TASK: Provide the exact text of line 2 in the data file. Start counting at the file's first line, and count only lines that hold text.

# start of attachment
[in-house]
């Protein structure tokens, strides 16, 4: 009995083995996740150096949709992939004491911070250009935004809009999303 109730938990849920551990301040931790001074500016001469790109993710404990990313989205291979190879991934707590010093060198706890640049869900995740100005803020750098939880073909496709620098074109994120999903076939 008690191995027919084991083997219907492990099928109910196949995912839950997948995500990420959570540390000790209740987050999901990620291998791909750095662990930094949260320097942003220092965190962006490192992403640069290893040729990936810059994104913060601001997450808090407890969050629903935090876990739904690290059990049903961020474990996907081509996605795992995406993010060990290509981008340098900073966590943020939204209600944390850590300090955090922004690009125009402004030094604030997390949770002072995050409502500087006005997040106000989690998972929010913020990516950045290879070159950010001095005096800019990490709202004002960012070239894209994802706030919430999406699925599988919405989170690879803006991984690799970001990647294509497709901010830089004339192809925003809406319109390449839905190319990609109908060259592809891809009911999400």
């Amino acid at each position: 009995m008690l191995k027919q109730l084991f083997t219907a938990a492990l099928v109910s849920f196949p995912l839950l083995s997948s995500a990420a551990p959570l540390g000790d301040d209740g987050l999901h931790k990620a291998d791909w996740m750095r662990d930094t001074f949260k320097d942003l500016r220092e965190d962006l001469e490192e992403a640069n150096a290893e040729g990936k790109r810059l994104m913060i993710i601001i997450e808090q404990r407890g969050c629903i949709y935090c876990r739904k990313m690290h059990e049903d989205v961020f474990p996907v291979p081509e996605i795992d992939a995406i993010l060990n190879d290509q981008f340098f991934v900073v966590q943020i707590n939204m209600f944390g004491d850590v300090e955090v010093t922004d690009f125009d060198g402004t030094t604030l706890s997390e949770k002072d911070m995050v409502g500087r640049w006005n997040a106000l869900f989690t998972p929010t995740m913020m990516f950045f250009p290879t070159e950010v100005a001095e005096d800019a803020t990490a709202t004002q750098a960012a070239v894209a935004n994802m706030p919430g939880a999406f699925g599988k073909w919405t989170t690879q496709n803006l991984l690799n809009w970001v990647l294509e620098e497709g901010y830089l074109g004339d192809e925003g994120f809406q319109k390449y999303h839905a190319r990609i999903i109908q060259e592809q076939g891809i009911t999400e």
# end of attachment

């Protein structure tokens, strides 16, 4: 009995083995996740150096949709992939004491911070250009935004809009999303 109730938990849920551990301040931790001074500016001469790109993710404990990313989205291979190879991934707590010093060198706890640049869900995740100005803020750098939880073909496709620098074109994120999903076939 008690191995027919084991083997219907492990099928109910196949995912839950997948995500990420959570540390000790209740987050999901990620291998791909750095662990930094949260320097942003220092965190962006490192992403640069290893040729990936810059994104913060601001997450808090407890969050629903935090876990739904690290059990049903961020474990996907081509996605795992995406993010060990290509981008340098900073966590943020939204209600944390850590300090955090922004690009125009402004030094604030997390949770002072995050409502500087006005997040106000989690998972929010913020990516950045290879070159950010001095005096800019990490709202004002960012070239894209994802706030919430999406699925599988919405989170690879803006991984690799970001990647294509497709901010830089004339192809925003809406319109390449839905190319990609109908060259592809891809009911999400």